Prior to today's lawsuit against Donald Watkins, the Alabama lawyer was involved in a series of high-profile legal cases involving equally high-profile clients, which often included racial discrimination and bias.
Here's a look at Watkins Long and sometimes controversial story:
According to an online biography Watkins was born on September 8, 1948 in Parsons, Kansas. In 1966, he graduated from Alabama State University Laboratory School, before receiving his undergraduate degree in 1970 from Southern Illinois University. He returned to the state in 1973 to gain his law degree from the University of Alabama School of Law and became one of the few African-American lawyers in the state.
Watkins' father, Levi Watkins, was the president of the state of Alabama University and family have stressed the education. The siblings of Watkins include Levi Watkins, Jr., the first African American to graduate from Vanderbilt University, and in 1
Civil Rights Cases
Watkins' first job outside of law school was at the law offices of Fred Gray in Montgomery, the office that represented the civil rights symbolism of Rosa Park in her case against the Montgomery Bus Company. He opened his own office in Birmingham in 1979 when he worked at the Montgomery City Council. Later, from 1985 to 1999, Watkins served as a special councilor for Richard Arrington Jr., the first black mayor of Birmingham.
One of his early high-profile cases involved Clarence Norris, the last known surviving "Scottsboro Boys," nine African American youth who were falsely accused in 1931 of raping two white girls in Paint Rock, Alabama. Watkins won Norris from the state fully and unconditionally. Other high-profile cases followed – the case of the unlawful death of 1975, when a black man was shot dead by a Montgomery police officer; In 1991, Auburn University footballer Eric Ramsey alleged that he had been offered money to play football at the school; The investigation of 1996 against US District Judge U.W. Clemons, a trial that ended without charge against the judge in Birmingham.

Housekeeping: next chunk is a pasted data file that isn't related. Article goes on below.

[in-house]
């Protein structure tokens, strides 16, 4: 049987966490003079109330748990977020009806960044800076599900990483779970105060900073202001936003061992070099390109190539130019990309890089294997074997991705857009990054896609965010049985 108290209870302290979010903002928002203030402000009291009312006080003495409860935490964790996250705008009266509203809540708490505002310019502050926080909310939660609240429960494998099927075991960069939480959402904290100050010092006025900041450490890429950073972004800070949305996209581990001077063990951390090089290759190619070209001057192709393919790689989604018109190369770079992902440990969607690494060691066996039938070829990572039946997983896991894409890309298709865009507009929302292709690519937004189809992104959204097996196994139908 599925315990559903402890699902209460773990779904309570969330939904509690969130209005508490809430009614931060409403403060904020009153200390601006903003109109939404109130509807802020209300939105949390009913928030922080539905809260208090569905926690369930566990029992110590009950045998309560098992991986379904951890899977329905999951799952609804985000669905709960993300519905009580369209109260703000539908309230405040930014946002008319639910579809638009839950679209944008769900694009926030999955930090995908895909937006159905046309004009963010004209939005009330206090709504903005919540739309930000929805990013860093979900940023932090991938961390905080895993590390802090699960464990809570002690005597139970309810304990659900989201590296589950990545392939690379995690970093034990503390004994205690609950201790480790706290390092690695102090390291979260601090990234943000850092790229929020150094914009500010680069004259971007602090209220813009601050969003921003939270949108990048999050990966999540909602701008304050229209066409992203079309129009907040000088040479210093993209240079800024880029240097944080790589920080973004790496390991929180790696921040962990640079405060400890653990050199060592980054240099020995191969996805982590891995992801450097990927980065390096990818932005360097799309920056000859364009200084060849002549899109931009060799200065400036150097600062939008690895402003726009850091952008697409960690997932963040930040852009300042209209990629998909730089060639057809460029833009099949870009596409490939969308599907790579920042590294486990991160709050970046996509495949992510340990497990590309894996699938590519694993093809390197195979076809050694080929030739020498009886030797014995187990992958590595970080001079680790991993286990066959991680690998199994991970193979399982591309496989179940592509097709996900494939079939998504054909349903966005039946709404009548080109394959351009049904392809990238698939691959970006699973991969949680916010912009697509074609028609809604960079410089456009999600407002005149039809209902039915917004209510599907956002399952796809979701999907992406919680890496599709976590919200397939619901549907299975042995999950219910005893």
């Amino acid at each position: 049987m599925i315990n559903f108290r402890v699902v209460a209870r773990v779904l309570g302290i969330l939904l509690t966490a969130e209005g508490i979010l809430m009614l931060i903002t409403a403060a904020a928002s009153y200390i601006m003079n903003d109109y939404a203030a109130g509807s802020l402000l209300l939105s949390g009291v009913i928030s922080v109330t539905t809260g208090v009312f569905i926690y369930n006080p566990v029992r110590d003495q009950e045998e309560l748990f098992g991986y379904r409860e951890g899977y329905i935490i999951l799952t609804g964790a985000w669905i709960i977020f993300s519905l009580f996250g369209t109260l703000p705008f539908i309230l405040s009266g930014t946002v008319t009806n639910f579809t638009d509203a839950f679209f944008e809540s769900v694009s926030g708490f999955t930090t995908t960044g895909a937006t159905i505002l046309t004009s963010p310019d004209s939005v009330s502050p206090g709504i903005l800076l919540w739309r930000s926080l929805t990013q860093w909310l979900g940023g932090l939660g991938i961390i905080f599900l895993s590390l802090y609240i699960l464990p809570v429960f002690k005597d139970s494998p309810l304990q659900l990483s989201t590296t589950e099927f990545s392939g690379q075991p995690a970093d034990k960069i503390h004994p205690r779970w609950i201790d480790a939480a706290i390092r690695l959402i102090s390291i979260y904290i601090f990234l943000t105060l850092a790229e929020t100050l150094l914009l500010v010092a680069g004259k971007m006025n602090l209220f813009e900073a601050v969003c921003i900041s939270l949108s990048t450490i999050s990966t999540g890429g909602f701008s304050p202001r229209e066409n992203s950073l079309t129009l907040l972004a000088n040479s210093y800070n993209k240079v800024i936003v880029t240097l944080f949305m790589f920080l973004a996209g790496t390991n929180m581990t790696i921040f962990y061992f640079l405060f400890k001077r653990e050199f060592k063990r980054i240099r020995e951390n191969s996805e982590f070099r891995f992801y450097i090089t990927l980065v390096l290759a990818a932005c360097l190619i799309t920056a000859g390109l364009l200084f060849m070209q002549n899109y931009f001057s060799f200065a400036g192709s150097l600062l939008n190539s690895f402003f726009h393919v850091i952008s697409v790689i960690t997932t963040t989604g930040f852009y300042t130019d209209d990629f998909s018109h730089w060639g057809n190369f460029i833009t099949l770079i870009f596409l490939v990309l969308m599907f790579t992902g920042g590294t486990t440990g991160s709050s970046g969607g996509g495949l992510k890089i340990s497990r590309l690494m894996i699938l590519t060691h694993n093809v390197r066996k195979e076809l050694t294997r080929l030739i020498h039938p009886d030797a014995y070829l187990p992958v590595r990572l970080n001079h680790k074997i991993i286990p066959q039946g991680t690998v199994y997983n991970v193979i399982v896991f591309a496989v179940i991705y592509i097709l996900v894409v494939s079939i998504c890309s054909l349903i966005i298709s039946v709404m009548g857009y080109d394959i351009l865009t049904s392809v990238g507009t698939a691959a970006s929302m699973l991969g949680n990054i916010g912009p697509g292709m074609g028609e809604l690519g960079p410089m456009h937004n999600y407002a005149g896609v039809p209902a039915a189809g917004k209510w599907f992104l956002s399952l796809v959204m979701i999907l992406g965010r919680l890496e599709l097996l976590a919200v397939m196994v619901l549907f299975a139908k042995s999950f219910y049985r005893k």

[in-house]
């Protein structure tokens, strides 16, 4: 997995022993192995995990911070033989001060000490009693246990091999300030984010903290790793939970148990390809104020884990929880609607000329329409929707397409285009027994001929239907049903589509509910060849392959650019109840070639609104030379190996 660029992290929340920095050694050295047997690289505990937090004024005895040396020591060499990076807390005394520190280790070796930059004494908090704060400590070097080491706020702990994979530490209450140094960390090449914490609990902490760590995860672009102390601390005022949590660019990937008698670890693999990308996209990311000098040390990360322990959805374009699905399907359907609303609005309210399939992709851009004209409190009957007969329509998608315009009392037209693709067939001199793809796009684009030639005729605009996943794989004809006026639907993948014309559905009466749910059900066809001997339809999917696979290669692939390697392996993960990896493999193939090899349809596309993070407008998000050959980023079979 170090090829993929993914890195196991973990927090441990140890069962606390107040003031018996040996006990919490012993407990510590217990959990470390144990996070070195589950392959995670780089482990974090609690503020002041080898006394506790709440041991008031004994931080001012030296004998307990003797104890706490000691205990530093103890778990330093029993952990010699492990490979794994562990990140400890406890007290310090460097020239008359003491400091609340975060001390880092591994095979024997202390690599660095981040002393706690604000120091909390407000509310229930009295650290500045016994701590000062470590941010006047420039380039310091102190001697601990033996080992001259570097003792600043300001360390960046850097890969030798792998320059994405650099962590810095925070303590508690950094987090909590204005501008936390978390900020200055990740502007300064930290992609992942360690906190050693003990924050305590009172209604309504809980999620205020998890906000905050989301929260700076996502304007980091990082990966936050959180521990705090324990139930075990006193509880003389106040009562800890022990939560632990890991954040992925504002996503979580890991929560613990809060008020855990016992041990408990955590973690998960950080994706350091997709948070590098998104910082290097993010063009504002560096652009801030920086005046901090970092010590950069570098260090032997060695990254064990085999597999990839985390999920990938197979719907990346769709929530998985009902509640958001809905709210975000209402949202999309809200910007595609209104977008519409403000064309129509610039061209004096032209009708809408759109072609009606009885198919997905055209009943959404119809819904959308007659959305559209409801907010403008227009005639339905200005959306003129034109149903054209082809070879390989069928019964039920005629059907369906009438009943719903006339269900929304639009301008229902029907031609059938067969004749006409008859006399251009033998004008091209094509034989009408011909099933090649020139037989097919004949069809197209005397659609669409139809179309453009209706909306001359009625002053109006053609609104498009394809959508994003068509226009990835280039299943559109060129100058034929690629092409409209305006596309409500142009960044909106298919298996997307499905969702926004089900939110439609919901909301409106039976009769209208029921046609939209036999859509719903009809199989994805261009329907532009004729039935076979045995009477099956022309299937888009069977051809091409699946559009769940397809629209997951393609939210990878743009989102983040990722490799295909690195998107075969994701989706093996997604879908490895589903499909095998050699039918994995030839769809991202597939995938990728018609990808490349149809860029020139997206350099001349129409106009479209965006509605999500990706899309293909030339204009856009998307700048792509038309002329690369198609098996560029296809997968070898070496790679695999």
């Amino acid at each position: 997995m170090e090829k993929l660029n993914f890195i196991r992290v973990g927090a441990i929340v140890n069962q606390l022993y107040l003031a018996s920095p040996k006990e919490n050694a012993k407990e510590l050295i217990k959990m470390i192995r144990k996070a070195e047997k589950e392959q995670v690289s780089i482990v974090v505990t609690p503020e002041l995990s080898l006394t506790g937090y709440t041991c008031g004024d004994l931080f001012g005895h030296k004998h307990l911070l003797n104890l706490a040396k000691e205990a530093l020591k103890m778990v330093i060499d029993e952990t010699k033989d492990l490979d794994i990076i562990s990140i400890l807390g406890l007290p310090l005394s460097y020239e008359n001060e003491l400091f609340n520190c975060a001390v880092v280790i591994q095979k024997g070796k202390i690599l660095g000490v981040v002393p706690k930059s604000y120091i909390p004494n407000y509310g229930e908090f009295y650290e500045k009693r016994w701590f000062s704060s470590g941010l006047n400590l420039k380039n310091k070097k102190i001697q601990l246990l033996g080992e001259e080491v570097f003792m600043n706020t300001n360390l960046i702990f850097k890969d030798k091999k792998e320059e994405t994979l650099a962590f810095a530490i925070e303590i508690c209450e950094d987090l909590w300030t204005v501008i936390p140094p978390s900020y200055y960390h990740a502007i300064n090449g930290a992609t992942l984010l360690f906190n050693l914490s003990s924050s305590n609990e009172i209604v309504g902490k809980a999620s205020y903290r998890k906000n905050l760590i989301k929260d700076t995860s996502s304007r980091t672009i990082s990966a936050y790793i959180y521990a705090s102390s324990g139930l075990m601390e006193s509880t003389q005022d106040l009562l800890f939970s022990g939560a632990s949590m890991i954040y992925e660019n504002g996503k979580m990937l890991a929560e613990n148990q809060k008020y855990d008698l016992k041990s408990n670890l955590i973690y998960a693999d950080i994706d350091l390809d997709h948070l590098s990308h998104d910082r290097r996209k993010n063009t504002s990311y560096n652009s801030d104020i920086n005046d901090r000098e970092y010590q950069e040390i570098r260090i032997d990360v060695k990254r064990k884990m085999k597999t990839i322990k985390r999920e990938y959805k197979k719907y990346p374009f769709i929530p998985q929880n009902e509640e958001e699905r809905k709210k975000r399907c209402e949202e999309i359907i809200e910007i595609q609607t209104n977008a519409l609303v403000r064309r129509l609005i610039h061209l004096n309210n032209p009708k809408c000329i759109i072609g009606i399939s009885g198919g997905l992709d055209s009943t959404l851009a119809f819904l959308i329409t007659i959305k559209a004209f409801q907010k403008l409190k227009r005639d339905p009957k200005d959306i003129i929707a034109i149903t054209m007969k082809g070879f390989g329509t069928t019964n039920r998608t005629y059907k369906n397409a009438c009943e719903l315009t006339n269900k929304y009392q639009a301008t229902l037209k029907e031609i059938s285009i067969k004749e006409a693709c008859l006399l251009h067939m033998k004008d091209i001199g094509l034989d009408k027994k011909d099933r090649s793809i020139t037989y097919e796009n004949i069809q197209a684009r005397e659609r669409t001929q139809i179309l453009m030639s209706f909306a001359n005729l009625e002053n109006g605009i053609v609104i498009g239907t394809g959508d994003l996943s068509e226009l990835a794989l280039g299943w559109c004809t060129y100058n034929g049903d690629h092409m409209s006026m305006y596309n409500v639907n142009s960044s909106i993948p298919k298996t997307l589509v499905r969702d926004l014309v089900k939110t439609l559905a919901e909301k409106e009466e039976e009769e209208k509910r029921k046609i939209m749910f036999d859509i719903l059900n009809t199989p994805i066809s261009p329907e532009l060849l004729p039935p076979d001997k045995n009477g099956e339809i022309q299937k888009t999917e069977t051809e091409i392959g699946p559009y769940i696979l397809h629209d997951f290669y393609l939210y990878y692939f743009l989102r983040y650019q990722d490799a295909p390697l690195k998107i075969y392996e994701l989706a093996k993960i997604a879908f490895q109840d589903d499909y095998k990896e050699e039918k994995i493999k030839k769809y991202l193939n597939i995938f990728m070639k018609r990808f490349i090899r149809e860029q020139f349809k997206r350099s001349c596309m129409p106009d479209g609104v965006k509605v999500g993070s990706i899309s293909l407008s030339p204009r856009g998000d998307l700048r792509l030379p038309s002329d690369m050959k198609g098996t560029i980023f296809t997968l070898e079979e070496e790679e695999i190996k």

The Auburn case was particularly hot and sporting and made Watkins' name in Alabama a household. This led to the resignation of longtime Auburn coach Pat Dye and led to the school was put on probation.
Watkins also successfully represented Arrington after filing complaints of corruption and bribery by the population. In 2003, he represented Richard Scrushy, CEO of HealthSouth, in a high-profile case in 85 cases of fraud-related crimes. Scrushy was released and Watkins was named by Fortune as "The Man Who Saved Richard Scrushy"
. Watkins attracted national attention in the early 2000s when he became the first African-American owner of a major league baseball team. He pursued the Montreal Expos, the Tampa Bay Devil Rays, the California Angels and the Minnesota Twins, all to no avail.
Watkins is involved in a range of companies ranging from energy investment companies, technology companies and banks. Its primary mission is to chair and CEO the Masada Resource Group, a global garbage ethanol fuel development company mentioned in the indictment.
In 2016, the Securities and Exchange Commission charged Watkins and its controlled companies with scams from professional athletes and other investors out of millions of dollars. Among those who claimed to have been cheated out of money fraud was NBA Hall of Famer Charles Barkley, who said he had invested more than $ 4 million in the man he once thought was his friend. Watkins has denied the allegations. Watkins is a product of the future writer who frequently writes plays on Facebook and his website www.donaldwatkins.com and claims justice during the night before Thanksgiving at the Riverchase Galleria during the shooting of a black man.
He is the father of four sons and a daughter, all adults. One son, Donald Watkins Jr., was charged with his father.